FOXBOROUGH – Get ready for a wild ride with Michael Bennett.
The 33-year-old defensive end, who can also play inside, offers the Patriots a veteran who has seen just about everything NFL trench warfare has to offer.
Clearly, the Patriots saw something in Bennett’s ability to help fill the void of Trey Flowers when they sent a fifth-round pick in 2020 to Philadelphia for him and then a month later signed him to a restructured two-year, $16.75 million extension through 2020, with a $4 million signing bonus and $4 million guaranteed.
In six of the last seven seasons with Tampa Bay, Seattle and Philly, Bennett has played all 16 regular season games, amassing 57 of his 63 career sacks, including nine last year in his only season with the Eagles.
“I don’t really have any expectations,” said Bennett, who went undrafted out of Texas A&M in 2009 because of perceived inconsistencies in his game. “I think I want to come in and just work as hard as I can every single day. I think that’s the only kind of expectation I have. I have an expectation of running hard, working hard, and just proving myself as a veteran player.
“I think my whole career I’ve always been doubted, and this is another opportunity to play under the lights again and just keep proving. I think as a defender – as a quarterback gets older, people think that they improve, whether it’s Tom [Brady], whether it’s Drew [Brees], or whether it’s Phil [Rivers] – but the defenders, as you get older, people think you go down. So as a defender, if you get an opportunity to playing in the older ages, it’s good to go out there and keep balling.”
A plane trip from Hawaii Saturday into Sunday didn’t keep the three-time Pro Bowler from stepping on the field Sunday and participating in his first Patriots practice in pads.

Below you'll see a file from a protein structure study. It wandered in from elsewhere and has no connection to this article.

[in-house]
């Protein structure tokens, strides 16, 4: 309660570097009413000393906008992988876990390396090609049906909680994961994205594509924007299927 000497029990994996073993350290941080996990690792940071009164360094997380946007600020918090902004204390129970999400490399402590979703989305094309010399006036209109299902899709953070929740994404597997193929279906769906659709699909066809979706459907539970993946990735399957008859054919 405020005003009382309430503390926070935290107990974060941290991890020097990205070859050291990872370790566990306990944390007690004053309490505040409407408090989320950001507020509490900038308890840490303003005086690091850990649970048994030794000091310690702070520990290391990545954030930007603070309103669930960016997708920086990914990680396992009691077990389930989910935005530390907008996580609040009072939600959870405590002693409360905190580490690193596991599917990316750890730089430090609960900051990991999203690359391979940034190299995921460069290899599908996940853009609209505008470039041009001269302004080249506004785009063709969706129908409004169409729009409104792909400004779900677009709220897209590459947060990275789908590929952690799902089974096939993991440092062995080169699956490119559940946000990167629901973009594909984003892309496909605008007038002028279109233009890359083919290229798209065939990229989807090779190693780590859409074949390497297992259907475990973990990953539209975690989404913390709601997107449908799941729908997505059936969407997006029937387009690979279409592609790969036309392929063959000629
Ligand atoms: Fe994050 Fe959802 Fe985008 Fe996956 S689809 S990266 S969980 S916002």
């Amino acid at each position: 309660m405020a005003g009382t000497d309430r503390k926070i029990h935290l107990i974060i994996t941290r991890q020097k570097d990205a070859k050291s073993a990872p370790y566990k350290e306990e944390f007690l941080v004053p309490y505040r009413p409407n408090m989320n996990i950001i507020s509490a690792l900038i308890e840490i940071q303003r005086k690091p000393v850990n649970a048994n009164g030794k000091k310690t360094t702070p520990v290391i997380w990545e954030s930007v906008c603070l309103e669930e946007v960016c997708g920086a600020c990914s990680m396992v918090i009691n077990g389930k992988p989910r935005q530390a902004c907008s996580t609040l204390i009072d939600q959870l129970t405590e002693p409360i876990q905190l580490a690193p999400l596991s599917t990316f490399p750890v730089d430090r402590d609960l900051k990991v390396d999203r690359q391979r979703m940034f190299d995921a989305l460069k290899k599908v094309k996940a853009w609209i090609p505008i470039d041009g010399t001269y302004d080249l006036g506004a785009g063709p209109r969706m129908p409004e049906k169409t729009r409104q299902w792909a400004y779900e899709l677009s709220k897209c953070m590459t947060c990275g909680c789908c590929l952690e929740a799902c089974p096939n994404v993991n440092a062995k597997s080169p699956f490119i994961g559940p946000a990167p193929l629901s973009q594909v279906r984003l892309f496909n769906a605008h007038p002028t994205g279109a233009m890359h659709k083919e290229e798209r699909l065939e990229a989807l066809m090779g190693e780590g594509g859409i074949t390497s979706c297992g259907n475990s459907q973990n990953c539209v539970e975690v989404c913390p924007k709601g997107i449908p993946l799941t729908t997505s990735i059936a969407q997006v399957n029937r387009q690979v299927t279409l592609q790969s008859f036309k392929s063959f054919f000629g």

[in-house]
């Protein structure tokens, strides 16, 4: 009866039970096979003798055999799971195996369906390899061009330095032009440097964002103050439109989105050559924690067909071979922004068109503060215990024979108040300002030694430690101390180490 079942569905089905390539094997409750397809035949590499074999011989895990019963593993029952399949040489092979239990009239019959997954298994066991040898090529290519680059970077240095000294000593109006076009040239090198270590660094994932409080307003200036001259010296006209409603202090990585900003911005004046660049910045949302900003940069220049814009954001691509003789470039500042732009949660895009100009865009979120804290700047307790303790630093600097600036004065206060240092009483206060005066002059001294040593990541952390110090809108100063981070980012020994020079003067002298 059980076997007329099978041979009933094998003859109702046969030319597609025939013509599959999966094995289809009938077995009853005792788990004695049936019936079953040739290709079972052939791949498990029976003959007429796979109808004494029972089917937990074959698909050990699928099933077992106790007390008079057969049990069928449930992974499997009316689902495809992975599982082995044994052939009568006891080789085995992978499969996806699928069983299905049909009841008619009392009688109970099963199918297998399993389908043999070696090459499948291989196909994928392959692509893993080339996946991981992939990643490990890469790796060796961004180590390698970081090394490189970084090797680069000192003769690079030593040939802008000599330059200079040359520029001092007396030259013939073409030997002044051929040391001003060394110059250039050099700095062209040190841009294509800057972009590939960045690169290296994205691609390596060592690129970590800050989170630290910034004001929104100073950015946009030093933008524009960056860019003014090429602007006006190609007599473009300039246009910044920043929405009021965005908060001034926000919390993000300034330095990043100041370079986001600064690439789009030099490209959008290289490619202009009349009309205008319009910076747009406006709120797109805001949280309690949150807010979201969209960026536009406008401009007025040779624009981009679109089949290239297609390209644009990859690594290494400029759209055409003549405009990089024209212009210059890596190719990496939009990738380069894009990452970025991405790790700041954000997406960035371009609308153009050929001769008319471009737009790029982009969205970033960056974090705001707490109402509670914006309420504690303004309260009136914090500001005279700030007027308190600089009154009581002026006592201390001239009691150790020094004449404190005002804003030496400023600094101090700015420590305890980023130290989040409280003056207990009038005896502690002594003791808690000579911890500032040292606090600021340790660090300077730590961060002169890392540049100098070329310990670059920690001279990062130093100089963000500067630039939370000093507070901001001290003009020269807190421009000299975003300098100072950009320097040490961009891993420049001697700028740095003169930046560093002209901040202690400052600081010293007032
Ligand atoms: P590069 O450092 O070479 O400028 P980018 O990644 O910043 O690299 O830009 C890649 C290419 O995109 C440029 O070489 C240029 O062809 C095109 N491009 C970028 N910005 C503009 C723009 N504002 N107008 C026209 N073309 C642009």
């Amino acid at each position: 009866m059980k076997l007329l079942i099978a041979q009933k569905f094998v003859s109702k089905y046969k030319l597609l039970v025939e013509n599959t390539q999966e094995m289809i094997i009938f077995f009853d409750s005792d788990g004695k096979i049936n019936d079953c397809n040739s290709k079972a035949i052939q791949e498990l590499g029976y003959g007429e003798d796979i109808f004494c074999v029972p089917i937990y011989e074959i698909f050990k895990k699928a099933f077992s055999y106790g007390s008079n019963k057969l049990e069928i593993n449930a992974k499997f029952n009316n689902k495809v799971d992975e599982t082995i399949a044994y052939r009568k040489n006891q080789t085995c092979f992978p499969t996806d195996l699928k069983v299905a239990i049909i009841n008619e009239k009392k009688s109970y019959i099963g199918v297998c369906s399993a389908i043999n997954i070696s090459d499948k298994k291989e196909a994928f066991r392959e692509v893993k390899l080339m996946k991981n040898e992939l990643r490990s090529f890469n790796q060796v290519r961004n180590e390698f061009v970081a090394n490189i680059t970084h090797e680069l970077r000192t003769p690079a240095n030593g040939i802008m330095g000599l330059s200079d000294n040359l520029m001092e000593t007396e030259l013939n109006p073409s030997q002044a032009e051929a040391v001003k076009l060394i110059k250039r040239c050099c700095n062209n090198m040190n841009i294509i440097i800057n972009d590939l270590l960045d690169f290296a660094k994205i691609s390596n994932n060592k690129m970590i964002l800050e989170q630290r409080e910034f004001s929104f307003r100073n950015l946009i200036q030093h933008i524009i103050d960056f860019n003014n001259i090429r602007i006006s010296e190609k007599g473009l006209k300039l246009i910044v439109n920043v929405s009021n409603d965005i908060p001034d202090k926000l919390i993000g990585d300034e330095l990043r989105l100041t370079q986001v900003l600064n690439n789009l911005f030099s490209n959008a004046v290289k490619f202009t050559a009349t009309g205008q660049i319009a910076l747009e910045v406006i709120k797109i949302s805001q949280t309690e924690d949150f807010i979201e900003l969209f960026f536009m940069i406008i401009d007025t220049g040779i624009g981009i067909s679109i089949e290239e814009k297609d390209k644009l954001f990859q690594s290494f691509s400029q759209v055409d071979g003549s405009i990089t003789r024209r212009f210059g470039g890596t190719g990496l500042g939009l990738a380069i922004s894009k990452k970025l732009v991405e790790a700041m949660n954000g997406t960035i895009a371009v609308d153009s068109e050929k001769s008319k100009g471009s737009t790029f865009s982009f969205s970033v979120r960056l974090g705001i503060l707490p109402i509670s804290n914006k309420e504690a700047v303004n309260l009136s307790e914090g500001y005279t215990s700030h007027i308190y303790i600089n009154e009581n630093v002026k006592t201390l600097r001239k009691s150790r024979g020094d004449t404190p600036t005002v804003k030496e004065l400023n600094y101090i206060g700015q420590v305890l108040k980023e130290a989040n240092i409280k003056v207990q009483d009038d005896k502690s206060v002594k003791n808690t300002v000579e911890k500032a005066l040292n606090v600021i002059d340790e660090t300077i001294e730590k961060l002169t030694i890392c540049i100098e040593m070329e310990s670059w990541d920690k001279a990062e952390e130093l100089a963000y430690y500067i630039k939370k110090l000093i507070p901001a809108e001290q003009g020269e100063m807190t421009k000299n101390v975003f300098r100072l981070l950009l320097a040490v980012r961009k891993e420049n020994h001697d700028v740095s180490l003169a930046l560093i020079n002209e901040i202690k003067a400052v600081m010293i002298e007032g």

Like his brother Martellus, this is one unique and immensely talented dude the team is welcoming into their locker room. What advice did Marty give him about playing in Foxboro for Belichick?
“He just said just do your job,” Bennett told me after his first practice. “I think he said that Coach Belichick is a great coach and he’s always going to ask you to do more than what you’re capable of doing, make you change positions or make you do things that you’re not used to doing and work on every skill. I’m happy about that. That’s all you can ask for as a player is a coach who wants to help you continue to get better and help you prove yourself over and over.”
Playing outside one’s comfort level is a Belichick trademark with veterans who come to Foxboro wanting a run at a ring, something Bennett already earned with Seattle in Super Bowl XLVIII. You come to Foxboro and the coaching staff is likely going to coach you in a way different from your previous NFL experience. Credit Michael Bennett for understanding that at the get-go.
“I think it’s important to get comfortable with being uncomfortable, so when it’s time for us to be in big moments like they’re always in, that we have the bank to go back into because we put so much into it,” Bennett said. “I think it’s important. Training camp is always fun. It’s another time to get a chance to work with young guys, and you get a chance to work on your skills and prove yourself every day.”
Bennett, as understandably tired as he appeared in his presser, said all the right things and genuinely seemed enthusiastic about just being on the field in the 90-degree heat.
This is a player who has been vocal on social justice issues, politics and life in general in his 10 previous seasons in the NFL. Don’t expect that to change all of a sudden but one thing’s for sure, if Belichick makes a request of him, he’s more than likely to adhere to it.